UNCTAD projects multi-billion price tag for green shipping

UNCTAD advocates strong action for global maritime decarbonisation

The United Nations Conference on Trade and Development (UNCTAD) has called for a “just and equitable transition” to a decarbonised shipping industry in its Review of Maritime Transport 2023 launched ahead of World Maritime Day.

The agency highlighted the pressing need for cleaner fuels, digital solutions, and an equitable transition to combat continued carbon emissions and regulatory uncertainty in the shipping industry.

The shipping industry accounts for over 80 per cent of the world’s trade volume and nearly 3 per cent of global greenhouse gas (GHG) emissions, with emissions escalating by 20 per cent in just a decade.

UNCTAD Secretary-General, Rebeca Grynspan, said: “Maritime transport needs to decarbonise as soon as possible, while ensuring economic growth.

“Balancing environmental sustainability, regulatory compliance and economic demands is vital for a prosperous, equitable and resilient future for maritime transport,” Grynspan added.  

The organisation underscored the importance of system-wide collaboration, swift regulatory interventions, and robust investments in green technologies and fleets.

While the transition to cleaner fuels is in its early stages, with nearly 99 per cent of the global fleet still reliant on conventional fuels, the report cites promising developments, including 21 per cent of vessels on order designed for alternative fuels.

Carbon dioxide emissions by main vessel types, tonnes, 2012-2023, ©UNCTAD

READ: UNCTAD: Demand/supply mismatch requires more careful investments

UNCTAD reported that an additional $8 billion to $28 billion will be required annually to decarbonise ships by 2050.

Even more substantial investments, ranging from $28 billion to $90 billion annually, will be needed to develop infrastructure for 100 per cent carbon-neutral fuels by 2050.

Full decarbonisation could elevate annual fuel expenses by 70 per cent to 100 per cent, potentially affecting small island developing states (SIDS) and least developed countries (LDCs) that heavily rely on maritime transport, according to UNCTAD.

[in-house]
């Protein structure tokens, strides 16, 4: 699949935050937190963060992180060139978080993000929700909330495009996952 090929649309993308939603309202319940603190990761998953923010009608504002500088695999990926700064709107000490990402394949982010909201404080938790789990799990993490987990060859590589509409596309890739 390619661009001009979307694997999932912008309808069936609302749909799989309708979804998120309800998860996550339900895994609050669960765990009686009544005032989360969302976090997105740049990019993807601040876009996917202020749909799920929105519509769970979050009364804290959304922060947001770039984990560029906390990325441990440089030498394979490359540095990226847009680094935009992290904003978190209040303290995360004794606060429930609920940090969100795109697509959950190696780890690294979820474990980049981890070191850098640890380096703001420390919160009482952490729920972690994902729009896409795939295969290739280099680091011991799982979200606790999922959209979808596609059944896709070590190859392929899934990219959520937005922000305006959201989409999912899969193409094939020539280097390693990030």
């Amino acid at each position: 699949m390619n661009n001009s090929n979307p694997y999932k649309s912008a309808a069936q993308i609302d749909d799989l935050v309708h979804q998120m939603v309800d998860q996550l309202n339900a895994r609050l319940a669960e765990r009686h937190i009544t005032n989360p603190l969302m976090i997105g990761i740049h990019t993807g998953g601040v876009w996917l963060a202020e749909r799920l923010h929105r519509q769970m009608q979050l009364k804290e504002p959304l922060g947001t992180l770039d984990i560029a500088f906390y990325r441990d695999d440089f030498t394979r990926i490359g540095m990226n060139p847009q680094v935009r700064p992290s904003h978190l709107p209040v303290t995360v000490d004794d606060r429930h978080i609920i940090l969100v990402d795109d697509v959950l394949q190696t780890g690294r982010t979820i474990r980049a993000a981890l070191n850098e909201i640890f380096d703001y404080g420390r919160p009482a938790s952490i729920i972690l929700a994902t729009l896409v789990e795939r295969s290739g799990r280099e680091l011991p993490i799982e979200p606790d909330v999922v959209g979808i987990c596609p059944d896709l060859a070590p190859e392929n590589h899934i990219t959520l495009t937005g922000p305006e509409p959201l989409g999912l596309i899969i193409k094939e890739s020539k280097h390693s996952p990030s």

To ensure an equitable transition, UNCTAD calls for a universal regulatory framework applicable to all ships, irrespective of their registration flags, ownership, or operational areas, thereby avoiding a two-speed decarbonisation process and maintaining a level playing field.

Shamika N. Sirimanne, UNCTAD’s Director of Technology and Logistics, said: “Economic incentives, such as levies or contributions paid in relation to shipping emissions may incentivise action, can promote the competitiveness of alternative fuels and narrow the cost gap with conventional heavy fuels.

“These funds could also facilitate investments in ports in SIDS and LDCs, focusing on climate change adaptation, trade and transport reforms, as well as digital connectivity.”

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UNCTAD further expressed concerns over the ageing global shipping fleet – at the start of 2023, commercial ships were on average 22.2 years old, two years older than a decade ago. More than half of the world’s fleet is over 15 years old.

Ship owners face the challenge of renewing the fleet without clarity regarding alternative fuels, green technology, and regulatory regimes to guide ship owners and ports, while port terminals face similar challenges in vital investment decisions, UNCTAD reported.

In addition to cleaner fuels, UNCTAD underscores the role of digitalisation in accelerating decarbonisation efforts, citing the benefits in enhancing efficiency and reducing delays.

“Investing in digitalisation and technology will improve predictability and reliability of shipping, and applying technologies such as AI, machine learning, blockchain and the internet of things will result in performance optimisation for monitoring, routing, speed and predictive maintenance, which can all help accelerate decarbonisation,” Sirimanne added.

Earlier this summer, the Council of the European Union (EU) officially approved the conclusive regulations for climate-neutral shipping, as outlined in the FuelEU maritime proposal. The new regulations will see an increase in renewable and low-carbon fuels that is anticipated to reduce the carbon footprint of the maritime sector in the EU.

More recently, Sea, a maritime software provider, and the Maersk Mc-Kinney Møller Center for Zero Carbon Shipping signed a Knowledge Partnership Agreement committing to decarbonise the maritime sector.

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